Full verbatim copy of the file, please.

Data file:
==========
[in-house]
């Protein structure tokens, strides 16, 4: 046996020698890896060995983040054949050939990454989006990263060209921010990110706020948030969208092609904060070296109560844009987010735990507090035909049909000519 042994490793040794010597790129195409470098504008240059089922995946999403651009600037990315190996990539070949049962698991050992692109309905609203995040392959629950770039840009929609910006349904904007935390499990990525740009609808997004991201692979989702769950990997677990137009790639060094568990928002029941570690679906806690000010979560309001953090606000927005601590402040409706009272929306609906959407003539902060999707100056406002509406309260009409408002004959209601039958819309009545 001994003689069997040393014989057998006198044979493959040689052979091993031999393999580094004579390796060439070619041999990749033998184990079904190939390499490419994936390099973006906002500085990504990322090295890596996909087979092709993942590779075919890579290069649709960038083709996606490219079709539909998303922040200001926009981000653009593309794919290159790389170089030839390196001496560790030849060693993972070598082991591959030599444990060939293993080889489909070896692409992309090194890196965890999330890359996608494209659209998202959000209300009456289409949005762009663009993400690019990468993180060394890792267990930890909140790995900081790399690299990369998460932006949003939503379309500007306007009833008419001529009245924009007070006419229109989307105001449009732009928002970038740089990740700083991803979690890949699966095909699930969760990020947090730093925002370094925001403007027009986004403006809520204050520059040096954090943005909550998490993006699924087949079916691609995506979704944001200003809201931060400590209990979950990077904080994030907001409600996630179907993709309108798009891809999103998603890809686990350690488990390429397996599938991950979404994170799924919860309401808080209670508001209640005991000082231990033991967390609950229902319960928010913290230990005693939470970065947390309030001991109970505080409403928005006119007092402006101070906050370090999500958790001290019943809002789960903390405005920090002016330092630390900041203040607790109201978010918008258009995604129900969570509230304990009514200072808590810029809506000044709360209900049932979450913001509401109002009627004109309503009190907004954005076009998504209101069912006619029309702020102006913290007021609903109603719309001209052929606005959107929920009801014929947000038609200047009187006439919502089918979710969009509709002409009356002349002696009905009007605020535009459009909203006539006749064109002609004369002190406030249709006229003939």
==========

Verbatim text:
[in-house]
């Protein structure tokens, strides 16, 4: 046996020698890896060995983040054949050939990454989006990263060209921010990110706020948030969208092609904060070296109560844009987010735990507090035909049909000519 042994490793040794010597790129195409470098504008240059089922995946999403651009600037990315190996990539070949049962698991050992692109309905609203995040392959629950770039840009929609910006349904904007935390499990990525740009609808997004991201692979989702769950990997677990137009790639060094568990928002029941570690679906806690000010979560309001953090606000927005601590402040409706009272929306609906959407003539902060999707100056406002509406309260009409408002004959209601039958819309009545 001994003689069997040393014989057998006198044979493959040689052979091993031999393999580094004579390796060439070619041999990749033998184990079904190939390499490419994936390099973006906002500085990504990322090295890596996909087979092709993942590779075919890579290069649709960038083709996606490219079709539909998303922040200001926009981000653009593309794919290159790389170089030839390196001496560790030849060693993972070598082991591959030599444990060939293993080889489909070896692409992309090194890196965890999330890359996608494209659209998202959000209300009456289409949005762009663009993400690019990468993180060394890792267990930890909140790995900081790399690299990369998460932006949003939503379309500007306007009833008419001529009245924009007070006419229109989307105001449009732009928002970038740089990740700083991803979690890949699966095909699930969760990020947090730093925002370094925001403007027009986004403006809520204050520059040096954090943005909550998490993006699924087949079916691609995506979704944001200003809201931060400590209990979950990077904080994030907001409600996630179907993709309108798009891809999103998603890809686990350690488990390429397996599938991950979404994170799924919860309401808080209670508001209640005991000082231990033991967390609950229902319960928010913290230990005693939470970065947390309030001991109970505080409403928005006119007092402006101070906050370090999500958790001290019943809002789960903390405005920090002016330092630390900041203040607790109201978010918008258009995604129900969570509230304990009514200072808590810029809506000044709360209900049932979450913001509401109002009627004109309503009190907004954005076009998504209101069912006619029309702020102006913290007021609903109603719309001209052929606005959107929920009801014929947000038609200047009187006439919502089918979710969009509709002409009356002349002696009905009007605020535009459009909203006539006749064109002609004369002190406030249709006229003939």